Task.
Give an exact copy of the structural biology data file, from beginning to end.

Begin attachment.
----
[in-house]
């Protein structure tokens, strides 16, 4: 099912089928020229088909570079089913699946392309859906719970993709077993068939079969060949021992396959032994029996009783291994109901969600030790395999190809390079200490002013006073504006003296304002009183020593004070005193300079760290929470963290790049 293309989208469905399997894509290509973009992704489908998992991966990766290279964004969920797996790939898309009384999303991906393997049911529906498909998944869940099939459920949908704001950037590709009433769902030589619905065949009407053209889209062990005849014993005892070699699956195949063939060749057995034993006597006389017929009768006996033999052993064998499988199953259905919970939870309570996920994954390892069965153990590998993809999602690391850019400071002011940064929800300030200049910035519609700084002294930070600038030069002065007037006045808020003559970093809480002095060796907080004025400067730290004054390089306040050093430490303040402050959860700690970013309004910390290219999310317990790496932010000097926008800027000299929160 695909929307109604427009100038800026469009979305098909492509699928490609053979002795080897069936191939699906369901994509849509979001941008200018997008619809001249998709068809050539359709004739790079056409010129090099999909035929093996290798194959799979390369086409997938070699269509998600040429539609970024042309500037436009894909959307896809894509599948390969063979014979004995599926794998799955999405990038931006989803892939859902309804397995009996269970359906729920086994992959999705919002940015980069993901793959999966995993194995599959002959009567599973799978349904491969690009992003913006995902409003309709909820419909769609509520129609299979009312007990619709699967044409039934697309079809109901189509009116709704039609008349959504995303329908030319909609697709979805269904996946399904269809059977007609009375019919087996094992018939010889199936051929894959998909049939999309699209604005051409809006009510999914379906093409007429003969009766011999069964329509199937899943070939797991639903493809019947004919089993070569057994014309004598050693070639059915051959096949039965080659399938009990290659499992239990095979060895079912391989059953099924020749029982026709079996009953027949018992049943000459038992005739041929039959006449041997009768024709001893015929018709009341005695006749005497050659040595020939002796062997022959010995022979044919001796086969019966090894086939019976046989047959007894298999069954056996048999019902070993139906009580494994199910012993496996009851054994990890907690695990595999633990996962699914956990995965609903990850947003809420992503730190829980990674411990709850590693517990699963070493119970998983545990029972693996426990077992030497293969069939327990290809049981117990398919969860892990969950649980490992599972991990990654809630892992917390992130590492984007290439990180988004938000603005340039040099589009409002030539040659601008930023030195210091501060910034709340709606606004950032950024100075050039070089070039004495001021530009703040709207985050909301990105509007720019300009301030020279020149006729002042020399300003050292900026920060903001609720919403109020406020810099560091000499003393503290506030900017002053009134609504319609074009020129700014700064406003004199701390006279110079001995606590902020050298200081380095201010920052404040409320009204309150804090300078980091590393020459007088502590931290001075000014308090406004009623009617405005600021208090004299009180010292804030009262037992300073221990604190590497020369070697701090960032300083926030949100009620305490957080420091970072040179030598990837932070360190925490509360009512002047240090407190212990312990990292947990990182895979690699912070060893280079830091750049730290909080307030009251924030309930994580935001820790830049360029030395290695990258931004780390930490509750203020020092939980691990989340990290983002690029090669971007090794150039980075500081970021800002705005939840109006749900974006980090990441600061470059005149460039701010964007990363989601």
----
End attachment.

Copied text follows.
[in-house]
């Protein structure tokens, strides 16, 4: 099912089928020229088909570079089913699946392309859906719970993709077993068939079969060949021992396959032994029996009783291994109901969600030790395999190809390079200490002013006073504006003296304002009183020593004070005193300079760290929470963290790049 293309989208469905399997894509290509973009992704489908998992991966990766290279964004969920797996790939898309009384999303991906393997049911529906498909998944869940099939459920949908704001950037590709009433769902030589619905065949009407053209889209062990005849014993005892070699699956195949063939060749057995034993006597006389017929009768006996033999052993064998499988199953259905919970939870309570996920994954390892069965153990590998993809999602690391850019400071002011940064929800300030200049910035519609700084002294930070600038030069002065007037006045808020003559970093809480002095060796907080004025400067730290004054390089306040050093430490303040402050959860700690970013309004910390290219999310317990790496932010000097926008800027000299929160 695909929307109604427009100038800026469009979305098909492509699928490609053979002795080897069936191939699906369901994509849509979001941008200018997008619809001249998709068809050539359709004739790079056409010129090099999909035929093996290798194959799979390369086409997938070699269509998600040429539609970024042309500037436009894909959307896809894509599948390969063979014979004995599926794998799955999405990038931006989803892939859902309804397995009996269970359906729920086994992959999705919002940015980069993901793959999966995993194995599959002959009567599973799978349904491969690009992003913006995902409003309709909820419909769609509520129609299979009312007990619709699967044409039934697309079809109901189509009116709704039609008349959504995303329908030319909609697709979805269904996946399904269809059977007609009375019919087996094992018939010889199936051929894959998909049939999309699209604005051409809006009510999914379906093409007429003969009766011999069964329509199937899943070939797991639903493809019947004919089993070569057994014309004598050693070639059915051959096949039965080659399938009990290659499992239990095979060895079912391989059953099924020749029982026709079996009953027949018992049943000459038992005739041929039959006449041997009768024709001893015929018709009341005695006749005497050659040595020939002796062997022959010995022979044919001796086969019966090894086939019976046989047959007894298999069954056996048999019902070993139906009580494994199910012993496996009851054994990890907690695990595999633990996962699914956990995965609903990850947003809420992503730190829980990674411990709850590693517990699963070493119970998983545990029972693996426990077992030497293969069939327990290809049981117990398919969860892990969950649980490992599972991990990654809630892992917390992130590492984007290439990180988004938000603005340039040099589009409002030539040659601008930023030195210091501060910034709340709606606004950032950024100075050039070089070039004495001021530009703040709207985050909301990105509007720019300009301030020279020149006729002042020399300003050292900026920060903001609720919403109020406020810099560091000499003393503290506030900017002053009134609504319609074009020129700014700064406003004199701390006279110079001995606590902020050298200081380095201010920052404040409320009204309150804090300078980091590393020459007088502590931290001075000014308090406004009623009617405005600021208090004299009180010292804030009262037992300073221990604190590497020369070697701090960032300083926030949100009620305490957080420091970072040179030598990837932070360190925490509360009512002047240090407190212990312990990292947990990182895979690699912070060893280079830091750049730290909080307030009251924030309930994580935001820790830049360029030395290695990258931004780390930490509750203020020092939980691990989340990290983002690029090669971007090794150039980075500081970021800002705005939840109006749900974006980090990441600061470059005149460039701010964007990363989601």